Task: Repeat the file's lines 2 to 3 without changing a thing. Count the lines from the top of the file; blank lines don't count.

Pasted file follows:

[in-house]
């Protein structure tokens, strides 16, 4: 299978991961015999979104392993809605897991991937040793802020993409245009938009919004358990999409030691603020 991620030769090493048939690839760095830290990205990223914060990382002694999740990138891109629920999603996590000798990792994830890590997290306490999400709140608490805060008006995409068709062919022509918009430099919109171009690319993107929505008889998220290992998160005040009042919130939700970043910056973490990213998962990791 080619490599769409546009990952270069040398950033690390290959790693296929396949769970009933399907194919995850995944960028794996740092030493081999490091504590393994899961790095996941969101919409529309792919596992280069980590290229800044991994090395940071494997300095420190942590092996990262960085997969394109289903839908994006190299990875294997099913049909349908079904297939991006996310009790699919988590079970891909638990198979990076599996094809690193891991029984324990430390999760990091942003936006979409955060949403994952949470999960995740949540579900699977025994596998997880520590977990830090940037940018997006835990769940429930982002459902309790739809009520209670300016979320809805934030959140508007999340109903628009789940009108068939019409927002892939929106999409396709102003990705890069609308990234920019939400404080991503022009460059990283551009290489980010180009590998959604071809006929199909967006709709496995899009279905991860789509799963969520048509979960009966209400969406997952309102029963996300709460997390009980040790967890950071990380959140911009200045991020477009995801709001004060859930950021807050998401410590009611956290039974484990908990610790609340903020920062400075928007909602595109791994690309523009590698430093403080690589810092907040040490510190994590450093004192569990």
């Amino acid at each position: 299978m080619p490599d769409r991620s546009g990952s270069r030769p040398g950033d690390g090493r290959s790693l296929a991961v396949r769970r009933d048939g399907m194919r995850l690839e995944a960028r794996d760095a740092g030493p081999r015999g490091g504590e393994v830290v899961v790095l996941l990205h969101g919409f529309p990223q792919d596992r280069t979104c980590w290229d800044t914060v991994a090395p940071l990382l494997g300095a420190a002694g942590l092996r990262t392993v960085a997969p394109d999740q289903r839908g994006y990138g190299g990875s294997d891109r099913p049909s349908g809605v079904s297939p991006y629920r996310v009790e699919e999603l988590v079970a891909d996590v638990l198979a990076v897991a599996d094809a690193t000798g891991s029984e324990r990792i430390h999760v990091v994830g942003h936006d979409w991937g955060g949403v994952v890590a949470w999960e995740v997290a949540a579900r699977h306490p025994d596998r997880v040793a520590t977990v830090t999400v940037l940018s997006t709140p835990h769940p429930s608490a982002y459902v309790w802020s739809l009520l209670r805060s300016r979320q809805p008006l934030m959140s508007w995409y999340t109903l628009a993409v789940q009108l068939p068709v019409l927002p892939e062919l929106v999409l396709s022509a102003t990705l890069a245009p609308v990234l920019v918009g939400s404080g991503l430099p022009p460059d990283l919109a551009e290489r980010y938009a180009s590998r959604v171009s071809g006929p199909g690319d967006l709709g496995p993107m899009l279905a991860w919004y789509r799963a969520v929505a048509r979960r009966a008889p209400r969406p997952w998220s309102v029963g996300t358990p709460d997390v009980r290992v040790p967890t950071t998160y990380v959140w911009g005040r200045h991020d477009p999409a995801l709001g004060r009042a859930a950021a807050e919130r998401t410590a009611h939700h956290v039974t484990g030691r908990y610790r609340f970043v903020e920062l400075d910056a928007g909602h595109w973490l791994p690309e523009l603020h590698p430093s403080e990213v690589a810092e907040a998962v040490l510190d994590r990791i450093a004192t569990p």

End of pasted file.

């Protein structure tokens, strides 16, 4: 299978991961015999979104392993809605897991991937040793802020993409245009938009919004358990999409030691603020 991620030769090493048939690839760095830290990205990223914060990382002694999740990138891109629920999603996590000798990792994830890590997290306490999400709140608490805060008006995409068709062919022509918009430099919109171009690319993107929505008889998220290992998160005040009042919130939700970043910056973490990213998962990791 080619490599769409546009990952270069040398950033690390290959790693296929396949769970009933399907194919995850995944960028794996740092030493081999490091504590393994899961790095996941969101919409529309792919596992280069980590290229800044991994090395940071494997300095420190942590092996990262960085997969394109289903839908994006190299990875294997099913049909349908079904297939991006996310009790699919988590079970891909638990198979990076599996094809690193891991029984324990430390999760990091942003936006979409955060949403994952949470999960995740949540579900699977025994596998997880520590977990830090940037940018997006835990769940429930982002459902309790739809009520209670300016979320809805934030959140508007999340109903628009789940009108068939019409927002892939929106999409396709102003990705890069609308990234920019939400404080991503022009460059990283551009290489980010180009590998959604071809006929199909967006709709496995899009279905991860789509799963969520048509979960009966209400969406997952309102029963996300709460997390009980040790967890950071990380959140911009200045991020477009995801709001004060859930950021807050998401410590009611956290039974484990908990610790609340903020920062400075928007909602595109791994690309523009590698430093403080690589810092907040040490510190994590450093004192569990």
């Amino acid at each position: 299978m080619p490599d769409r991620s546009g990952s270069r030769p040398g950033d690390g090493r290959s790693l296929a991961v396949r769970r009933d048939g399907m194919r995850l690839e995944a960028r794996d760095a740092g030493p081999r015999g490091g504590e393994v830290v899961v790095l996941l990205h969101g919409f529309p990223q792919d596992r280069t979104c980590w290229d800044t914060v991994a090395p940071l990382l494997g300095a420190a002694g942590l092996r990262t392993v960085a997969p394109d999740q289903r839908g994006y990138g190299g990875s294997d891109r099913p049909s349908g809605v079904s297939p991006y629920r996310v009790e699919e999603l988590v079970a891909d996590v638990l198979a990076v897991a599996d094809a690193t000798g891991s029984e324990r990792i430390h999760v990091v994830g942003h936006d979409w991937g955060g949403v994952v890590a949470w999960e995740v997290a949540a579900r699977h306490p025994d596998r997880v040793a520590t977990v830090t999400v940037l940018s997006t709140p835990h769940p429930s608490a982002y459902v309790w802020s739809l009520l209670r805060s300016r979320q809805p008006l934030m959140s508007w995409y999340t109903l628009a993409v789940q009108l068939p068709v019409l927002p892939e062919l929106v999409l396709s022509a102003t990705l890069a245009p609308v990234l920019v918009g939400s404080g991503l430099p022009p460059d990283l919109a551009e290489r980010y938009a180009s590998r959604v171009s071809g006929p199909g690319d967006l709709g496995p993107m899009l279905a991860w919004y789509r799963a969520v929505a048509r979960r009966a008889p209400r969406p997952w998220s309102v029963g996300t358990p709460d997390v009980r290992v040790p967890t950071t998160y990380v959140w911009g005040r200045h991020d477009p999409a995801l709001g004060r009042a859930a950021a807050e919130r998401t410590a009611h939700h956290v039974t484990g030691r908990y610790r609340f970043v903020e920062l400075d910056a928007g909602h595109w973490l791994p690309e523009l603020h590698p430093s403080e990213v690589a810092e907040a998962v040490l510190d994590r990791i450093a004192t569990p």